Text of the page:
Banks are commercial institutions and like any other for-profit commercial venture, aim to increase their profits by expanding the business. Unlike other stores and shops, banks are selling services rather than products. Banking is a unique business model, and banks have various sources of income like interest spread, commissions, fees, and other revenues. Learn how banks get their funds and how they make money on services. In this article, we look more closely at how banks do business and how they earn profits and explore the value chain of the banking industry.
The value chain is a model that describes how banks create value in their products and services. The banking industry “Value Chain” starts with the customer. The rest of the value chain is comprised of a series of value-generating events and activities. For their services, banks need to earn money to keep these institutions going. Now we know that banks are important to the efficient functioning of the financial system. Despite their central role in the economy at large and despite the various functions they perform that helps individuals at large, banks are still businesses. Banks are generally owned by stockholders and their equity capital is constituted of individual stockholders' stake in a bank. Profit is paid out to stakeholders in the form of dividends, although the bank may keep some profit to add to its capital. On average, banks earn a return on assets of just over 1% every year. Banks have traditionally made money by loaning money, earning interest on held securities, and charging fees for customer services.
Banks fill a market need by providing a service and earn a profit by charging customers for that service. The key commercial banking activities are taking in deposits from savers and making loans to households and firms. Banks earn money from various sources but most of their money comes from lending. When banks lend their money, they earn loan interest, which is paid to them by the borrowers of money. Traditionally this has resulted in the main functions of commercial banks being accepting deposits from the public and advancing them loans. However, besides these functions there are many other functions, which these banks perform to earn additional revenue. Let us understand these functions in detail:
We begin our discussion of the business of banking by looking at a bank’s sources of funds, which are primarily deposits. People who put money into banks are called depositors. Banks encourage deposits by protecting the money and by paying the depositor interest. Interest is a payout, a percentage of revenue earned on the principal over a period. The depositor thus earns some money from the deposits. Depositors are liability to banks and they are the sources for funds.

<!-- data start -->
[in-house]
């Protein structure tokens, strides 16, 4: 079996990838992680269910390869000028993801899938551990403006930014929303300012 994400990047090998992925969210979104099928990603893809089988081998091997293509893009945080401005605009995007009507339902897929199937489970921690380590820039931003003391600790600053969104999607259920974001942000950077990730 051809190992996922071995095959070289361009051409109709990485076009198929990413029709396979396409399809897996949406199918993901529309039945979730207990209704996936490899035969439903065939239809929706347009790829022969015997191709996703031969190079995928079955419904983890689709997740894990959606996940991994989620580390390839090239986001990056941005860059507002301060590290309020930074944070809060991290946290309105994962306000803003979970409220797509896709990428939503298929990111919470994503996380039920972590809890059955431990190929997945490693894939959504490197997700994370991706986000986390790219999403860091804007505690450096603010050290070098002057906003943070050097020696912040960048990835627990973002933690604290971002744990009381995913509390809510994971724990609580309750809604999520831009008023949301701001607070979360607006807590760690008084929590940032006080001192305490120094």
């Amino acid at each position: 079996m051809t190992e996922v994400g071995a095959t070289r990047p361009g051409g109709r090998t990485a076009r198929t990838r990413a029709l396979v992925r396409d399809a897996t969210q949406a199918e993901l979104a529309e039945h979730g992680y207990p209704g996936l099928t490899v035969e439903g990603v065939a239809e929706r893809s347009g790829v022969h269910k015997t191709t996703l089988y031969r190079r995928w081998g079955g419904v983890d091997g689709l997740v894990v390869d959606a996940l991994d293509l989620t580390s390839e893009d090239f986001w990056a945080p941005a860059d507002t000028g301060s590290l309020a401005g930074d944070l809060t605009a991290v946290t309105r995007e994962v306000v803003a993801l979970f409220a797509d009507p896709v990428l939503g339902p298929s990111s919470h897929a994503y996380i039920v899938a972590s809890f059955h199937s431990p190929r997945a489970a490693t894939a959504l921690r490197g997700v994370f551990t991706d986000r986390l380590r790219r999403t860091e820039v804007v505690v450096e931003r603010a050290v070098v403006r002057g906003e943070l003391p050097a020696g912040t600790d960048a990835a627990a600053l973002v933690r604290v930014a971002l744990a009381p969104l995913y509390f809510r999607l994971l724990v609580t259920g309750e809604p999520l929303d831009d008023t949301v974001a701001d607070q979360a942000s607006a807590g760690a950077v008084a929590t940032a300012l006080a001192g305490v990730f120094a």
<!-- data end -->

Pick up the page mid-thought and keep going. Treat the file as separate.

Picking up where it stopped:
Using the accumulated funds of many depositors, the bank makes loans to customers it considers likely to repay. When banks lend money, they put it to work. The money that people borrow goes to buy products or services, to manufacture goods, and to start businesses. In this way, the money that banks lend works to keep the economy going. The bank charges more interest on the money it lends than it pays depositors, so when the money is repaid; more comes in than going out. Loans are the application of funds for the banking industry. It sourced funds from depositors and have applied these funds by providing loans to borrowers.
To earn a profit, a bank needs to pay less for the funds it receives from depositors than it earns on the loans it makes. The difference between what a bank pays in interest and what it receives in interest is the spread or net interest income. The spread is not pure profit. The spread is income or revenue, but the bank incurs a lot of other costs to get this income. To arrive at the figure for profit we need to deduct to all such costs.
Banks incur a large number of costs/expenditures to procure business, safeguard money, and keep its operations going. Some example of costs includes maintaining the security of your money, personnel expenses, building maintenance costs, and so forth. Profit, or net income, is what is left of revenue after costs are deducted.
Banking today is not as simple as earning interest on the spread. Rapidly changing conditions, complex factors, a 24-hour-a-day global economy, and financial interdependency among nations set the banking climate. Some of the activities banks have adopted in response to competition from other financial firms. Banks have additional income sources. In addition to loan income, including credit-card interest, they also charge for various services. Charges include fees for rental of safe-deposit boxes, checking account maintenance, online bill payment, and ATM transactions. It is important to note that banks do not earn interest on money kept on hand for services such as ATM transactions. Thus, banks charge fees to offset lost interest. To keep pace with the rising cost of servicing accounts, fees for services have increased significantly. These service fees provide substantial revenues for banks.
|Overview of Banking||What is Bank||Definition of Bank|
|History of Banking||Famous Banks||Gold Standard|
|Sectors in Banking||Segments in Banking||Different Types of Banks|
|Banking Transactions||Banking Operations||Banking Business Model|
|Banking Trends||Banking Value Chain||Banking Customers|
|Banking Functions||Bank Balance Sheet||Bank Revenue Model|
|Different Types of Payments||Modern Banking Products||Banking Regulations|
|Banking Projects||Banking Landscape||Risks in Banking|
|Types of Banks in India||Islamic Finance||Social Media in Banking|
|Digital Channels||Banking Challenges||Technology Risk|